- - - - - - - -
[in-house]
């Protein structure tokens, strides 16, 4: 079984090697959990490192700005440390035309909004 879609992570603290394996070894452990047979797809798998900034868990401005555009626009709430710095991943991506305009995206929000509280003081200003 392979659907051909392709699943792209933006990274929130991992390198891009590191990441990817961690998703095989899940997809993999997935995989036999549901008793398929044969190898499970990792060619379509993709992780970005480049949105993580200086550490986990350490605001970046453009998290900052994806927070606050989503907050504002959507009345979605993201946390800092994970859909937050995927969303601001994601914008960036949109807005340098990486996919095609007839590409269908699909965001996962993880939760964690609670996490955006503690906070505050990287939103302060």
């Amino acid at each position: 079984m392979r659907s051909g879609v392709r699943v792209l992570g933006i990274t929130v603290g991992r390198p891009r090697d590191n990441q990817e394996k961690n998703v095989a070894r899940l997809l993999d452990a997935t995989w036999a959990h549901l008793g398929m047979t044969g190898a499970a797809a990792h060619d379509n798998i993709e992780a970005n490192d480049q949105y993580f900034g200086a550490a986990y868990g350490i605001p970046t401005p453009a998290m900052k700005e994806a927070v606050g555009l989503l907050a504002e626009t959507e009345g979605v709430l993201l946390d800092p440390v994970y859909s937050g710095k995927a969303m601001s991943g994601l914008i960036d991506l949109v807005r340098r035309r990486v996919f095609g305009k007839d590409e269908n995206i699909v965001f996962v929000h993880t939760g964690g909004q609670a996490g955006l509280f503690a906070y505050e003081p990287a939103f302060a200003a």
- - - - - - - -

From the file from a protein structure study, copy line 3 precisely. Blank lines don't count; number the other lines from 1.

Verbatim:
């Amino acid at each position: 079984m392979r659907s051909g879609v392709r699943v792209l992570g933006i990274t929130v603290g991992r390198p891009r090697d590191n990441q990817e394996k961690n998703v095989a070894r899940l997809l993999d452990a997935t995989w036999a959990h549901l008793g398929m047979t044969g190898a499970a797809a990792h060619d379509n798998i993709e992780a970005n490192d480049q949105y993580f900034g200086a550490a986990y868990g350490i605001p970046t401005p453009a998290m900052k700005e994806a927070v606050g555009l989503l907050a504002e626009t959507e009345g979605v709430l993201l946390d800092p440390v994970y859909s937050g710095k995927a969303m601001s991943g994601l914008i960036d991506l949109v807005r340098r035309r990486v996919f095609g305009k007839d590409e269908n995206i699909v965001f996962v929000h993880t939760g964690g909004q609670a996490g955006l509280f503690a906070y505050e003081p990287a939103f302060a200003a």